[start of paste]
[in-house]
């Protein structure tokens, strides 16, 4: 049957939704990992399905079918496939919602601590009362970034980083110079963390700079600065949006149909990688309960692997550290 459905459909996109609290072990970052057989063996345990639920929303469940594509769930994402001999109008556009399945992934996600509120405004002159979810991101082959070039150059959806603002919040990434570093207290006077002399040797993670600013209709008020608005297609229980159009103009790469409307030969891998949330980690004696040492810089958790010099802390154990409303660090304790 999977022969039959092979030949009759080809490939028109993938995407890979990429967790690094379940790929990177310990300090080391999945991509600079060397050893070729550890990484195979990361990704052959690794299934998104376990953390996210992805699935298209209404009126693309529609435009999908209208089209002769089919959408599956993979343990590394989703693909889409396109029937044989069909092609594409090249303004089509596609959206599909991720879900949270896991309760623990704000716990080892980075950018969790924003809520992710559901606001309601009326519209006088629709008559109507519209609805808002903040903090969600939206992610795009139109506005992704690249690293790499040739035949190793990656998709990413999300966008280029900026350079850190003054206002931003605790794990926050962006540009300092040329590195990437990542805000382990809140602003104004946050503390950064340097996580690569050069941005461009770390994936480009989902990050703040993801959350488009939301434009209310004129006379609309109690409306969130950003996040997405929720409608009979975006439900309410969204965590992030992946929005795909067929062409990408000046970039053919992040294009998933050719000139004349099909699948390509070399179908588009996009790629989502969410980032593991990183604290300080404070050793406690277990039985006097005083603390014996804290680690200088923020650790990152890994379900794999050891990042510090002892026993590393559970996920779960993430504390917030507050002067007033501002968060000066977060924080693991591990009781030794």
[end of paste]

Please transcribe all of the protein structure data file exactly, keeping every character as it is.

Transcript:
[in-house]
């Protein structure tokens, strides 16, 4: 049957939704990992399905079918496939919602601590009362970034980083110079963390700079600065949006149909990688309960692997550290 459905459909996109609290072990970052057989063996345990639920929303469940594509769930994402001999109008556009399945992934996600509120405004002159979810991101082959070039150059959806603002919040990434570093207290006077002399040797993670600013209709008020608005297609229980159009103009790469409307030969891998949330980690004696040492810089958790010099802390154990409303660090304790 999977022969039959092979030949009759080809490939028109993938995407890979990429967790690094379940790929990177310990300090080391999945991509600079060397050893070729550890990484195979990361990704052959690794299934998104376990953390996210992805699935298209209404009126693309529609435009999908209208089209002769089919959408599956993979343990590394989703693909889409396109029937044989069909092609594409090249303004089509596609959206599909991720879900949270896991309760623990704000716990080892980075950018969790924003809520992710559901606001309601009326519209006088629709008559109507519209609805808002903040903090969600939206992610795009139109506005992704690249690293790499040739035949190793990656998709990413999300966008280029900026350079850190003054206002931003605790794990926050962006540009300092040329590195990437990542805000382990809140602003104004946050503390950064340097996580690569050069941005461009770390994936480009989902990050703040993801959350488009939301434009209310004129006379609309109690409306969130950003996040997405929720409608009979975006439900309410969204965590992030992946929005795909067929062409990408000046970039053919992040294009998933050719000139004349099909699948390509070399179908588009996009790629989502969410980032593991990183604290300080404070050793406690277990039985006097005083603390014996804290680690200088923020650790990152890994379900794999050891990042510090002892026993590393559970996920779960993430504390917030507050002067007033501002968060000066977060924080693991591990009781030794």